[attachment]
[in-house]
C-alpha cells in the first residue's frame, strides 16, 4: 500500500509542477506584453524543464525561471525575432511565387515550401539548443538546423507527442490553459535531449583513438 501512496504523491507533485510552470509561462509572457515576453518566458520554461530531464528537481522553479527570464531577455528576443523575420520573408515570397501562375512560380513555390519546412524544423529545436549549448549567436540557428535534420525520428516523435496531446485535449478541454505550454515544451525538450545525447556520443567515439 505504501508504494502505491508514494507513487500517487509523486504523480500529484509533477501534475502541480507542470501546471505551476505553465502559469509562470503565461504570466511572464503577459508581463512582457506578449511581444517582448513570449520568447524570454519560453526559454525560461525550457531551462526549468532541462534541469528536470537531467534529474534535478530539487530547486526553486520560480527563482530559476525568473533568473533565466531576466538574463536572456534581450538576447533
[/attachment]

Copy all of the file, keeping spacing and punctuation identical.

[in-house]
C-alpha cells in the first residue's frame, strides 16, 4: 500500500509542477506584453524543464525561471525575432511565387515550401539548443538546423507527442490553459535531449583513438 501512496504523491507533485510552470509561462509572457515576453518566458520554461530531464528537481522553479527570464531577455528576443523575420520573408515570397501562375512560380513555390519546412524544423529545436549549448549567436540557428535534420525520428516523435496531446485535449478541454505550454515544451525538450545525447556520443567515439 505504501508504494502505491508514494507513487500517487509523486504523480500529484509533477501534475502541480507542470501546471505551476505553465502559469509562470503565461504570466511572464503577459508581463512582457506578449511581444517582448513570449520568447524570454519560453526559454525560461525550457531551462526549468532541462534541469528536470537531467534529474534535478530539487530547486526553486520560480527563482530559476525568473533568473533565466531576466538574463536572456534581450538576447533